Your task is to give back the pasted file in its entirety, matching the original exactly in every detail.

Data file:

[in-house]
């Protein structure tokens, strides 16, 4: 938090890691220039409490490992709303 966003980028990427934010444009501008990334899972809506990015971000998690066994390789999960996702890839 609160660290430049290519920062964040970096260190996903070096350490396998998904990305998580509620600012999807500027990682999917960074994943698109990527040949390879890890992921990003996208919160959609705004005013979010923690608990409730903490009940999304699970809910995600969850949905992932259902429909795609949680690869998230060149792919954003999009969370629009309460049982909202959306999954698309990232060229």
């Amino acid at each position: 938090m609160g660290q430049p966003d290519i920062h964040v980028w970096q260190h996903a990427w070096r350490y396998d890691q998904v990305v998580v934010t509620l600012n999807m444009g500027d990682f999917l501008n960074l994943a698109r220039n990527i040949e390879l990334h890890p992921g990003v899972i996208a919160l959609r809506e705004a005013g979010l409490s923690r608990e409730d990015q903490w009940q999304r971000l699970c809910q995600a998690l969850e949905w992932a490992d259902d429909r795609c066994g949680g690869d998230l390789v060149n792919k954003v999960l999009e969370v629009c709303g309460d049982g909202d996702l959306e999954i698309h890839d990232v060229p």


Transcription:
[in-house]
């Protein structure tokens, strides 16, 4: 938090890691220039409490490992709303 966003980028990427934010444009501008990334899972809506990015971000998690066994390789999960996702890839 609160660290430049290519920062964040970096260190996903070096350490396998998904990305998580509620600012999807500027990682999917960074994943698109990527040949390879890890992921990003996208919160959609705004005013979010923690608990409730903490009940999304699970809910995600969850949905992932259902429909795609949680690869998230060149792919954003999009969370629009309460049982909202959306999954698309990232060229």
């Amino acid at each position: 938090m609160g660290q430049p966003d290519i920062h964040v980028w970096q260190h996903a990427w070096r350490y396998d890691q998904v990305v998580v934010t509620l600012n999807m444009g500027d990682f999917l501008n960074l994943a698109r220039n990527i040949e390879l990334h890890p992921g990003v899972i996208a919160l959609r809506e705004a005013g979010l409490s923690r608990e409730d990015q903490w009940q999304r971000l699970c809910q995600a998690l969850e949905w992932a490992d259902d429909r795609c066994g949680g690869d998230l390789v060149n792919k954003v999960l999009e969370v629009c709303g309460d049982g909202d996702l959306e999954i698309h890839d990232v060229p």